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Mitsunobu Kojima, Chairman and CEO, Ryobi Holdings Co., Ltd.

Nicknamed the “undertaker for revitalization of regional public transportation”
Starting point for business full of ideas was planning a world trip and dispatching private tutors during college days at Keio

Mitsunobu Kojima

Mitsunobu Kojima,
Chairman and CEO, Ryobi Holdings Co., Ltd.

Born in Tokyo in 1945. Graduated from Keio Chutobu Junior High School, Keio Senior High School, and the Faculty of Economics of Keio University and joined Mitsui Bank (presently Sumitomo Mitsui Banking Corporation) in 1968. Involved in credit lending to small and medium-sized businesses learned business management in detail there. Became the managing director of Ryobi Transportation Co., Ltd. of Ryobi Group and successfully rebuilt the company in 1973. In 1974, finished the one-year program of Keio Business School. Became president of Ryobi Holdings Co., Ltd. in 2007 and has been at present post since 2011. Serves as the representative director and CEO of 52 companies within the Ryobi Group and as president of 25 other companies including Wakayama Electric Railway.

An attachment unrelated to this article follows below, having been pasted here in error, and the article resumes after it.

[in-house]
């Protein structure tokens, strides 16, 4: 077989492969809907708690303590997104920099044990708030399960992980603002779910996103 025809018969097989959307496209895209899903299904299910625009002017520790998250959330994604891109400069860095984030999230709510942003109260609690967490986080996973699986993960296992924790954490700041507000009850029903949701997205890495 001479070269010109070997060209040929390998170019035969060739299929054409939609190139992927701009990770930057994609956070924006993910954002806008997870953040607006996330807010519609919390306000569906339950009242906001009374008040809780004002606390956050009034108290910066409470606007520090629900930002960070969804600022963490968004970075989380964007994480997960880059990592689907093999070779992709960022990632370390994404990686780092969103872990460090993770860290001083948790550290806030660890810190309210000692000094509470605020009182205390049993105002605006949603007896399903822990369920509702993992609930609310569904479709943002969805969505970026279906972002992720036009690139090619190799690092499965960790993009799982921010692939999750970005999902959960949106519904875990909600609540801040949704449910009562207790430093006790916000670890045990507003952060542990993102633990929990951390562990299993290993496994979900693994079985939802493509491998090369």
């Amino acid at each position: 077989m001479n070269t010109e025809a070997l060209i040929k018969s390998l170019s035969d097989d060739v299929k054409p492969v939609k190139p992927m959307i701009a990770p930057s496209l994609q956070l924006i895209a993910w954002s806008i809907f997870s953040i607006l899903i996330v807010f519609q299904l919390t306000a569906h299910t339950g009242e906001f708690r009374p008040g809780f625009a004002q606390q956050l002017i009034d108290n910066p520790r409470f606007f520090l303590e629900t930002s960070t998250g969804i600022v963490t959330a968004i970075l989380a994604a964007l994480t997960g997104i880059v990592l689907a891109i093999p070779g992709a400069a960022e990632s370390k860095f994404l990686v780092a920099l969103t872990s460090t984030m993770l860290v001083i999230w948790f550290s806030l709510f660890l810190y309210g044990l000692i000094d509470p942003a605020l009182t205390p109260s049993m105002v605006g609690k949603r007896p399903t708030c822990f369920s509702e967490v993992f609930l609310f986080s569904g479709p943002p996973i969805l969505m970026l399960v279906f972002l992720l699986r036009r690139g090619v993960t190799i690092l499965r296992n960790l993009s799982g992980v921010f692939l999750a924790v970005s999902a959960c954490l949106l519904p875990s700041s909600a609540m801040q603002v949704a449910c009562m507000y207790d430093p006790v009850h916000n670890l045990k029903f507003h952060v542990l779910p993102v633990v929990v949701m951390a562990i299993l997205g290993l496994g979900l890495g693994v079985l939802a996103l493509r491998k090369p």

Under the “publicly established, privately operated” system, revitalizes a debt-ridden local line

─ Wakayama Electric Railway Kishigawa Line is known nationwide for Tama, a cute calico cat which serves as the stationmaster. Ichigo EC (“strawberry train”) and OMODEN (“toy train”), both designed by Eiji Mitooka, have attracted attention, and tourists come to visit from all over the country. It is hard to believe that this railway was once a debt-ridden local line on the verge of closing down. Mr. Mitsunobu Kojima, Chairman of Ryobi Holdings, which operates a wide range of businesses mainly in Okayama Prefecture, was the one who brilliantly helped revive the line. Mr. Kojima is also nicknamed the “undertaker of revitalization of regional public transportation”, but why did a company in Okayama decide to work on reviving a local railway in Wakayama?

Before that, let me explain about the Ryobi Group. The company started from Saidaiji Railway of Okayama which was established in 1910, and today, we run about 50 companies, with three core businesses that are transportation and tourism-related, including buses, taxis, trucks, ferries and streetcars; businesses related to daily life such as supermarkets and real estate; and businesses that are information-related. Ryobi Holdings is positioned as the center core of these companies.

Since we are deeply involved in the transportation business in Okayama, a provincial city, I feel a strong sense of crisis for declining regional public transportation, depriving citizens of transportation in an aging society. So, the problem with the Kishigawa Line in Wakayama wasn’t somebody else’s problem.